"There's no human being that knows more about this project than Dave does," Wood said. "There's over 23,000 work activities in that schedule. As evidence of the phenomenal planner he is, when we looked back at that schedule that Dave prepared in December 2012, we're going to be erecting this beam nine [now eight] days earlier than Dave planned in that schedule.
"That's in spite of growth in the building, change in the building that we've had to roll with as the project proceeded," Wood continued. "I don't know anyone like him, and I want to add my congratulations to Dave for this great accomplishment."
Mansell said he recalled meeting with Wood at the onset of the project and Wood asking if there was a particular person or thing he "had to have" to make the project a success.
"There's a few, a couple of them as I was going to sleep every night and hoping and praying for Ames Construction (handled excavating and backfill) so we could get the dirt out," Mansell said. "I was worried about that and I knew we were going to self-perform the concrete and we've got some of the best craft workers in the country, so I wasn't worried about that.
"But when I looked at the steel structure, I just went, 'Oh, (shoot)!' " Mansell continued. "So, as I thought about that, there's only one person in my mind, and I've worked with a lot, and that's Dave McStott, aka Scooter. I don't think there's anybody better in the business. Thank you as my friend and my co-worker. I appreciate everything you've done."
McStott said he wanted to thank the "Big Guy in the sky" and is appreciative of the owners of Shakopee-based Danny's Construction "for believing in us."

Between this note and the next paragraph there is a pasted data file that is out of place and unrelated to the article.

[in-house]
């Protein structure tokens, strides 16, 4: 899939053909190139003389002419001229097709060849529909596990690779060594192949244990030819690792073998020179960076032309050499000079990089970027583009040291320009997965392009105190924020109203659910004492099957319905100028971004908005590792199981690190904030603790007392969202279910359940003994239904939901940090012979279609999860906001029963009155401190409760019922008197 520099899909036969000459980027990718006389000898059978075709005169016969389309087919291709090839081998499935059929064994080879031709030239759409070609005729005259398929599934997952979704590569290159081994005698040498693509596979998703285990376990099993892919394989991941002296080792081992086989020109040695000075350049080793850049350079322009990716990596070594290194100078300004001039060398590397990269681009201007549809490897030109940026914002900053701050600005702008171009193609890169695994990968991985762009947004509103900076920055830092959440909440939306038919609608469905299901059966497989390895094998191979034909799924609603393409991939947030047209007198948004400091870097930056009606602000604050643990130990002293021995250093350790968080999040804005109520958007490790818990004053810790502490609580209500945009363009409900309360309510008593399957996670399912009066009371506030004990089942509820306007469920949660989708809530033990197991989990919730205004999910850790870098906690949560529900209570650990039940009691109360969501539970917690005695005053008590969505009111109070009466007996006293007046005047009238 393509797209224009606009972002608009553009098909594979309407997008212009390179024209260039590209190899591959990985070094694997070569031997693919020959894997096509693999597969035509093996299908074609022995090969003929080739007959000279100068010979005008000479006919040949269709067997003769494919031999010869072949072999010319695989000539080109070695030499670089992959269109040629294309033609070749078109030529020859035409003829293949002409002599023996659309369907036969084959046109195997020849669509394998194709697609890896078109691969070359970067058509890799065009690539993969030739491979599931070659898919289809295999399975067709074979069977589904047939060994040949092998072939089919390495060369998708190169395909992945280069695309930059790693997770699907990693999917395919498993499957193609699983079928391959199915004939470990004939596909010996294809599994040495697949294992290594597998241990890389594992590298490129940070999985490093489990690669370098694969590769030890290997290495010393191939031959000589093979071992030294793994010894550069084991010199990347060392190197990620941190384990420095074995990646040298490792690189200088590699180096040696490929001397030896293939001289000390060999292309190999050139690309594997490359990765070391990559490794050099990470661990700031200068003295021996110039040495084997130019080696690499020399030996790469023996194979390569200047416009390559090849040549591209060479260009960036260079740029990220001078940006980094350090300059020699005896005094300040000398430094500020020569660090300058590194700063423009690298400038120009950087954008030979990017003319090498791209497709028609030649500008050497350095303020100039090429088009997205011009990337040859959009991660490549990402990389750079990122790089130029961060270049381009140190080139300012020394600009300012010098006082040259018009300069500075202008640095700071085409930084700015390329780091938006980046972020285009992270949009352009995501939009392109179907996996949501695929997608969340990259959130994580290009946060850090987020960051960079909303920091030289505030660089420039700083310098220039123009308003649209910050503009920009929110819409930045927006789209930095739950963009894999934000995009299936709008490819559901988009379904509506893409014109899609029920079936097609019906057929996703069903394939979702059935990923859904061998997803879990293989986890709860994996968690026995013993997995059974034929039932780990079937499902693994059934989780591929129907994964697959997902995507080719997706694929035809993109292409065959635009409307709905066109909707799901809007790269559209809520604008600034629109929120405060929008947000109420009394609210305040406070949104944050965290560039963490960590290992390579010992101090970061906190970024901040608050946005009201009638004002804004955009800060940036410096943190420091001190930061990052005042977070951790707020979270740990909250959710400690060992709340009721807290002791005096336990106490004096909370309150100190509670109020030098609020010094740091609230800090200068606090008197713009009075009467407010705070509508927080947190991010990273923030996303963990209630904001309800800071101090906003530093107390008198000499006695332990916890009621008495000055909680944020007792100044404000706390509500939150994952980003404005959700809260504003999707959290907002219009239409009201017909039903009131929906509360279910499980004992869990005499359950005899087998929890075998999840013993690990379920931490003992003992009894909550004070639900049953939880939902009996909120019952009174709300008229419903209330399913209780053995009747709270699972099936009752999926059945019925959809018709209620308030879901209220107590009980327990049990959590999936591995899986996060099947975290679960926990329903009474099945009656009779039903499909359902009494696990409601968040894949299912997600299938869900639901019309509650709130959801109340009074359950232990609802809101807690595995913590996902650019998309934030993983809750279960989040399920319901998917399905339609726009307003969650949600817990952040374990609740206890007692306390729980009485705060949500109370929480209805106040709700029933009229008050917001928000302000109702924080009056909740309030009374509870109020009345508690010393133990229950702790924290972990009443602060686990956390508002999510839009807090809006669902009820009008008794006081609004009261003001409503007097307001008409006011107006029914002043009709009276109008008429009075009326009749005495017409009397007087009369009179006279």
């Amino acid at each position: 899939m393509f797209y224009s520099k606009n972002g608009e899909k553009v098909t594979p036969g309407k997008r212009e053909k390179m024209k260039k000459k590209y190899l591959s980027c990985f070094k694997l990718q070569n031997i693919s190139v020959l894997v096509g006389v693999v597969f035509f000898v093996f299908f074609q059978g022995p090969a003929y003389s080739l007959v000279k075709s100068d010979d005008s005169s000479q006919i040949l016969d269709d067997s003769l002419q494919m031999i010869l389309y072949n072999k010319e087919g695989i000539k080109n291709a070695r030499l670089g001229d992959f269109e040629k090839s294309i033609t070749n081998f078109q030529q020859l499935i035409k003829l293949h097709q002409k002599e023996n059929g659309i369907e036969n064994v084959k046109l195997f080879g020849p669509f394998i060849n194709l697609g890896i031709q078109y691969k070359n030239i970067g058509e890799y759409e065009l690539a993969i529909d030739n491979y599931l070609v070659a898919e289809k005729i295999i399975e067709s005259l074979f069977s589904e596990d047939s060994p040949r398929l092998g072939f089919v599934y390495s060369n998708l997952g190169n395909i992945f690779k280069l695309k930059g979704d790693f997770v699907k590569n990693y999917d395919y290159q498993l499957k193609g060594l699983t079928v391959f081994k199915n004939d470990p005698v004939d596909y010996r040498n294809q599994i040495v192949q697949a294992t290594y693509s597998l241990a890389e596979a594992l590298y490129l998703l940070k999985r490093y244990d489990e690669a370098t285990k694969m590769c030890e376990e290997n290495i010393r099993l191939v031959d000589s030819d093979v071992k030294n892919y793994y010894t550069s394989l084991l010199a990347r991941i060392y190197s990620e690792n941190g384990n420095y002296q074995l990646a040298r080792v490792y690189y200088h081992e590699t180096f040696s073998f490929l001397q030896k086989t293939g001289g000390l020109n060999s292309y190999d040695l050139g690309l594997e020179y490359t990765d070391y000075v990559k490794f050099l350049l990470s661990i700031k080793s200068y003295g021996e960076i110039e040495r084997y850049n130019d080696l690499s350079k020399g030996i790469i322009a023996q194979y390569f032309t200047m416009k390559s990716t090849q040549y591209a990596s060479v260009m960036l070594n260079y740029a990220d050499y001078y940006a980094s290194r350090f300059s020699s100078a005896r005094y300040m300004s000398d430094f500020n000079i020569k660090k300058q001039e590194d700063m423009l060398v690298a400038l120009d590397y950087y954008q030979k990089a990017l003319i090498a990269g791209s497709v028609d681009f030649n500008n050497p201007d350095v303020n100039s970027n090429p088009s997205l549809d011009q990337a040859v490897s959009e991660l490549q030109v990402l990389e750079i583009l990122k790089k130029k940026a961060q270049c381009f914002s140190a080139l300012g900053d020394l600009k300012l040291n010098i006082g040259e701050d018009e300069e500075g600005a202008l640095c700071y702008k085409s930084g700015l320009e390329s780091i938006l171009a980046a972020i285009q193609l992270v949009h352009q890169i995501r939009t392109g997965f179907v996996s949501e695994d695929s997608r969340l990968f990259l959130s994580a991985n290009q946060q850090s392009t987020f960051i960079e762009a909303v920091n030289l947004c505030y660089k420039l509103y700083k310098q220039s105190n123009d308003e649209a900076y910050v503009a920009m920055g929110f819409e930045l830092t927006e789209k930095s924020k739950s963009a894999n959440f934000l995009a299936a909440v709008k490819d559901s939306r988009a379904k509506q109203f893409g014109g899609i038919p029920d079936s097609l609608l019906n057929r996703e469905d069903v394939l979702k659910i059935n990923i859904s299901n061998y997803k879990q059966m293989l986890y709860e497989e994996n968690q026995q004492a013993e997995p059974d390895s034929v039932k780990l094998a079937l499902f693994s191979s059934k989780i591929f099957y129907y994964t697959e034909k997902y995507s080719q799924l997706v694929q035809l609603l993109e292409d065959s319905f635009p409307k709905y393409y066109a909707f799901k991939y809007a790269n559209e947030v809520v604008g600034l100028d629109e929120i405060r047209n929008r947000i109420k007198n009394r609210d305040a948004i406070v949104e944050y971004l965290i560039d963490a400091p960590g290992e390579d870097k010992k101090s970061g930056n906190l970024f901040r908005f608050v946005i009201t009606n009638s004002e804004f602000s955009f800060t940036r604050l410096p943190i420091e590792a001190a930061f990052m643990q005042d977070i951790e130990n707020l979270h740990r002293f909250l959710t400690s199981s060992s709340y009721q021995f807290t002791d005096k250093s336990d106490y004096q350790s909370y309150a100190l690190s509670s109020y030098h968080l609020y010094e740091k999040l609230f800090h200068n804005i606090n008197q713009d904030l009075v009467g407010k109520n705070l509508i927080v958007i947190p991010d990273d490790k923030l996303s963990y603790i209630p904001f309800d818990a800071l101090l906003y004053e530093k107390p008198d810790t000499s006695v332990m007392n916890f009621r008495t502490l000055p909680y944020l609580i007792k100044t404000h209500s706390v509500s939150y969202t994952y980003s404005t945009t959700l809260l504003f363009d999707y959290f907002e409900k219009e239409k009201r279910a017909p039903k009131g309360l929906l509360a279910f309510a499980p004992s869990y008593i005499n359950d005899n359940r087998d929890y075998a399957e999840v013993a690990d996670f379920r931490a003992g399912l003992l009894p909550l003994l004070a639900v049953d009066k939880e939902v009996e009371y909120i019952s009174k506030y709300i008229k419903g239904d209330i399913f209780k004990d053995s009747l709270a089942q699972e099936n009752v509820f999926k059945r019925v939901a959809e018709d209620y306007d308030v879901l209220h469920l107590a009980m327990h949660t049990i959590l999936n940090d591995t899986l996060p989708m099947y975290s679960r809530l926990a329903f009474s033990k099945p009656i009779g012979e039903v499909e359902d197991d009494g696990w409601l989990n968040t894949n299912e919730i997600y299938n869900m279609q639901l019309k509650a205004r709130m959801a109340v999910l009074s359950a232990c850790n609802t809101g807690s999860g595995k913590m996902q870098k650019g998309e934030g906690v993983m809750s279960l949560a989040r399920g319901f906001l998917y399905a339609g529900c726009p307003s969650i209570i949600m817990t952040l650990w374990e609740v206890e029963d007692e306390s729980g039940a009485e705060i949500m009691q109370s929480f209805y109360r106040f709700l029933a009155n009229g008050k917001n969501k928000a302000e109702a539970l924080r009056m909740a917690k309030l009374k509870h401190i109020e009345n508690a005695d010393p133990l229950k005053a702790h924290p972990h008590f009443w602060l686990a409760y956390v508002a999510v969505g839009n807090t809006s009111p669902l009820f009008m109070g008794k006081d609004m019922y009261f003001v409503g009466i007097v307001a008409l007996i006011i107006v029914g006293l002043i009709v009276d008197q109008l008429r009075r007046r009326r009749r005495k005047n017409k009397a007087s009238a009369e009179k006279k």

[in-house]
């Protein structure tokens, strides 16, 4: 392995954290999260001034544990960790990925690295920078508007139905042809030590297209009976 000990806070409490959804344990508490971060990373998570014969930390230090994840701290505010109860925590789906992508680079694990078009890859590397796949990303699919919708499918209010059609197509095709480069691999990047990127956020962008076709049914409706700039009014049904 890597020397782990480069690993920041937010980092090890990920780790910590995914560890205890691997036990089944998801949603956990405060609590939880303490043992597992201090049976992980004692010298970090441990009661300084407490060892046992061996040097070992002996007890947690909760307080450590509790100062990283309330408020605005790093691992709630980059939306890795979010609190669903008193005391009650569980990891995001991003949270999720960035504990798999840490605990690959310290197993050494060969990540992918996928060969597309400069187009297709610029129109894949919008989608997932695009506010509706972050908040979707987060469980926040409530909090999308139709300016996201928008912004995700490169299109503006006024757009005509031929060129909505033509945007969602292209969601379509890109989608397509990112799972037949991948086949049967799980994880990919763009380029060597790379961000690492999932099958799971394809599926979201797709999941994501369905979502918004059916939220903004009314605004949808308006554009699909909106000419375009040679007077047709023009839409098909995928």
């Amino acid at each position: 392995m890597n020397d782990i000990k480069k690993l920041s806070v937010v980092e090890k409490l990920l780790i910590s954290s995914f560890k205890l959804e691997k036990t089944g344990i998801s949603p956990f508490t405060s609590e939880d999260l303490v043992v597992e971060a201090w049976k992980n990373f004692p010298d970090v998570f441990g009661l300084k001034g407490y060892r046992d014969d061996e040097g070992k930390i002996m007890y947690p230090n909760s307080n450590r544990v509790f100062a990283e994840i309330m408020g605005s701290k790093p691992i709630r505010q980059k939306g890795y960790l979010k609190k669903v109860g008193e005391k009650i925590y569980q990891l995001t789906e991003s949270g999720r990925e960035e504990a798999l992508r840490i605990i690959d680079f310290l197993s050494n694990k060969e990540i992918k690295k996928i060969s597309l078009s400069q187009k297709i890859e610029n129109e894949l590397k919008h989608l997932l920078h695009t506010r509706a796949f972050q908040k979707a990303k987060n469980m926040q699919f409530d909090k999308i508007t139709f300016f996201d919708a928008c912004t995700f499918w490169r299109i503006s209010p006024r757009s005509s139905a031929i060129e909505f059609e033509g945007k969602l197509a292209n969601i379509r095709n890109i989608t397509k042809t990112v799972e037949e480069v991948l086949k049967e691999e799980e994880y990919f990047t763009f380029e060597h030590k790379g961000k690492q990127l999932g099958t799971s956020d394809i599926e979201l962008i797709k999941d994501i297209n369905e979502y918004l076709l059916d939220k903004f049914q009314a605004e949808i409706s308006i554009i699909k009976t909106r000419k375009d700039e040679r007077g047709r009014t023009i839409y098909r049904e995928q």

"They took a chance on this project because it's pretty complex. We think it's going to work out," McStott said. "The engineering staff. The iron workers that are standing right here, I believe, are the best iron workers in the industry. They had to be (because of U.S. Bank Stadium's bold design and geometry)."
After seeing the work of the architects, engineers and construction team members, Mark Wilf said, "We feel we have the best talent on this project."
"I think our fans are going to realize that when they sit in their bigger seats, look at the bigger screens, eat the better food, go to the clubs and do all the great things that a modern NFL stadium should have," Wilf said. "Most importantly, we're excited for our fans, that they're going to be able to enjoy this for generations."
An estimated 1.6 million work hours remain, but Wood emphasized there's enough time to work safely during the ceremony.